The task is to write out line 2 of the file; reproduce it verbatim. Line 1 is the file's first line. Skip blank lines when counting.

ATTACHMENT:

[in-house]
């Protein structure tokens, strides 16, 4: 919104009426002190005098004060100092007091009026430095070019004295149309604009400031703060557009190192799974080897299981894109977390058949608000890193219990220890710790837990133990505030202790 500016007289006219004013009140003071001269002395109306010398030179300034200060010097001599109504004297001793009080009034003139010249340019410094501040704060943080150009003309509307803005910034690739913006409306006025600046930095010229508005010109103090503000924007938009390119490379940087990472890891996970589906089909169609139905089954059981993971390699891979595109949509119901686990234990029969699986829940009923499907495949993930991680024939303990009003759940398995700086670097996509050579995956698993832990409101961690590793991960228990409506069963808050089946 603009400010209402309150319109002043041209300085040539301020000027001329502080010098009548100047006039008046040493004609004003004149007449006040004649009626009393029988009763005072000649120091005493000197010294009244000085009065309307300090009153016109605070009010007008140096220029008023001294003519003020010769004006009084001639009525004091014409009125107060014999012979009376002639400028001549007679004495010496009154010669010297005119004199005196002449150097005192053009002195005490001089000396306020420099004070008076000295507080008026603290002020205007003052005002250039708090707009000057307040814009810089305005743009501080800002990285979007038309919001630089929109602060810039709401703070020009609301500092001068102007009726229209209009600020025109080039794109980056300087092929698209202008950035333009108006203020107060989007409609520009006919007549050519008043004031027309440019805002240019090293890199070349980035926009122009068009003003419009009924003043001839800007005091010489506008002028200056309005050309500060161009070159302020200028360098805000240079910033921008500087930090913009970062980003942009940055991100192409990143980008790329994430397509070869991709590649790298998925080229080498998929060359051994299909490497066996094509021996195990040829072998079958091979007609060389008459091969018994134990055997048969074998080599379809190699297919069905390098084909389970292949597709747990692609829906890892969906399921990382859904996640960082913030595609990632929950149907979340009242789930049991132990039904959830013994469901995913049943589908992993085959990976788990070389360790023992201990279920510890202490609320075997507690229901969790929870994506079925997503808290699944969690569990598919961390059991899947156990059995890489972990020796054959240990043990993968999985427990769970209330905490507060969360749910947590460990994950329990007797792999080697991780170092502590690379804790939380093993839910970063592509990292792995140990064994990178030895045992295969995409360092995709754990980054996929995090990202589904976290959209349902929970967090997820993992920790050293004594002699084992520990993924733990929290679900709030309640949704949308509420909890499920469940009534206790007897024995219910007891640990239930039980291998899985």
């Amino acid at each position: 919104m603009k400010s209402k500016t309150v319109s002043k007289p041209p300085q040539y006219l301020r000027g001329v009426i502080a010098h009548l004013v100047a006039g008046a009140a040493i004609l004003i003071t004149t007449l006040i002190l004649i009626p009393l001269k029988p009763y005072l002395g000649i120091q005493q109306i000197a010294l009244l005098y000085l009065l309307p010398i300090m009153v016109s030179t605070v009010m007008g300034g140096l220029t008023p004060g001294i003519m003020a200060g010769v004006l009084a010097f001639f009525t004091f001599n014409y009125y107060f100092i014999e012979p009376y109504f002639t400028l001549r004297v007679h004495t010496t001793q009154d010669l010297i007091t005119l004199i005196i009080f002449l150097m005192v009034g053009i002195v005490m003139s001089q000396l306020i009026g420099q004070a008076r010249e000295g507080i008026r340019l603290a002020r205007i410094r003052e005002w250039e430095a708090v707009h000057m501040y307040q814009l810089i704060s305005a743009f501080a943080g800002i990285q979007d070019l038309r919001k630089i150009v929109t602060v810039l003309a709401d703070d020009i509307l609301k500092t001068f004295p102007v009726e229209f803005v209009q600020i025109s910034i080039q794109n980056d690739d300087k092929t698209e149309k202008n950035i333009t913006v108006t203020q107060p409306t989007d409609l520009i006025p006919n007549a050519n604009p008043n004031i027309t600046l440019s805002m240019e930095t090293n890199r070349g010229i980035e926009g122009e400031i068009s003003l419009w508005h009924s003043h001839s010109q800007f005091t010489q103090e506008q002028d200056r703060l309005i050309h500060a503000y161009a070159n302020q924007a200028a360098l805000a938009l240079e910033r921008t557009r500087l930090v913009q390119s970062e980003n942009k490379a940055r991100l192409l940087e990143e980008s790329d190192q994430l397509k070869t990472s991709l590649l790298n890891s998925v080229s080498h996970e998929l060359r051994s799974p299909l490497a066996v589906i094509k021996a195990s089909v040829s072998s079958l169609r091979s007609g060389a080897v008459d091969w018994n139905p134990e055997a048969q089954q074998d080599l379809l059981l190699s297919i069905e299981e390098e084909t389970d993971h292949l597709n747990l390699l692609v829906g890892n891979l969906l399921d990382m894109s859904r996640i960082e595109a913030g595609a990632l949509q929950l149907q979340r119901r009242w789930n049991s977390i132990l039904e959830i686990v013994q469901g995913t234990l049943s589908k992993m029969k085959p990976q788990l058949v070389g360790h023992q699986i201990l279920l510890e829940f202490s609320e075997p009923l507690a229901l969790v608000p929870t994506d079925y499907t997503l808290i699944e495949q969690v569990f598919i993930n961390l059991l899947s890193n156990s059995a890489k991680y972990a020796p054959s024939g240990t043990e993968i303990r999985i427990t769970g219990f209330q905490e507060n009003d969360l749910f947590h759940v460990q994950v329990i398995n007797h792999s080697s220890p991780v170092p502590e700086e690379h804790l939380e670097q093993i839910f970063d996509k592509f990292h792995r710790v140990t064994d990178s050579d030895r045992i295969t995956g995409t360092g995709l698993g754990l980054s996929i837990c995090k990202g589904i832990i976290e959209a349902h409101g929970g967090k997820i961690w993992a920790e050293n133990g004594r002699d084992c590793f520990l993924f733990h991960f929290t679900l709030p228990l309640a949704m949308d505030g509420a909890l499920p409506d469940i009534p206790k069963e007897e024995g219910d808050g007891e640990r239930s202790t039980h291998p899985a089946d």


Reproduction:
């Protein structure tokens, strides 16, 4: 919104009426002190005098004060100092007091009026430095070019004295149309604009400031703060557009190192799974080897299981894109977390058949608000890193219990220890710790837990133990505030202790 500016007289006219004013009140003071001269002395109306010398030179300034200060010097001599109504004297001793009080009034003139010249340019410094501040704060943080150009003309509307803005910034690739913006409306006025600046930095010229508005010109103090503000924007938009390119490379940087990472890891996970589906089909169609139905089954059981993971390699891979595109949509119901686990234990029969699986829940009923499907495949993930991680024939303990009003759940398995700086670097996509050579995956698993832990409101961690590793991960228990409506069963808050089946 603009400010209402309150319109002043041209300085040539301020000027001329502080010098009548100047006039008046040493004609004003004149007449006040004649009626009393029988009763005072000649120091005493000197010294009244000085009065309307300090009153016109605070009010007008140096220029008023001294003519003020010769004006009084001639009525004091014409009125107060014999012979009376002639400028001549007679004495010496009154010669010297005119004199005196002449150097005192053009002195005490001089000396306020420099004070008076000295507080008026603290002020205007003052005002250039708090707009000057307040814009810089305005743009501080800002990285979007038309919001630089929109602060810039709401703070020009609301500092001068102007009726229209209009600020025109080039794109980056300087092929698209202008950035333009108006203020107060989007409609520009006919007549050519008043004031027309440019805002240019090293890199070349980035926009122009068009003003419009009924003043001839800007005091010489506008002028200056309005050309500060161009070159302020200028360098805000240079910033921008500087930090913009970062980003942009940055991100192409990143980008790329994430397509070869991709590649790298998925080229080498998929060359051994299909490497066996094509021996195990040829072998079958091979007609060389008459091969018994134990055997048969074998080599379809190699297919069905390098084909389970292949597709747990692609829906890892969906399921990382859904996640960082913030595609990632929950149907979340009242789930049991132990039904959830013994469901995913049943589908992993085959990976788990070389360790023992201990279920510890202490609320075997507690229901969790929870994506079925997503808290699944969690569990598919961390059991899947156990059995890489972990020796054959240990043990993968999985427990769970209330905490507060969360749910947590460990994950329990007797792999080697991780170092502590690379804790939380093993839910970063592509990292792995140990064994990178030895045992295969995409360092995709754990980054996929995090990202589904976290959209349902929970967090997820993992920790050293004594002699084992520990993924733990929290679900709030309640949704949308509420909890499920469940009534206790007897024995219910007891640990239930039980291998899985």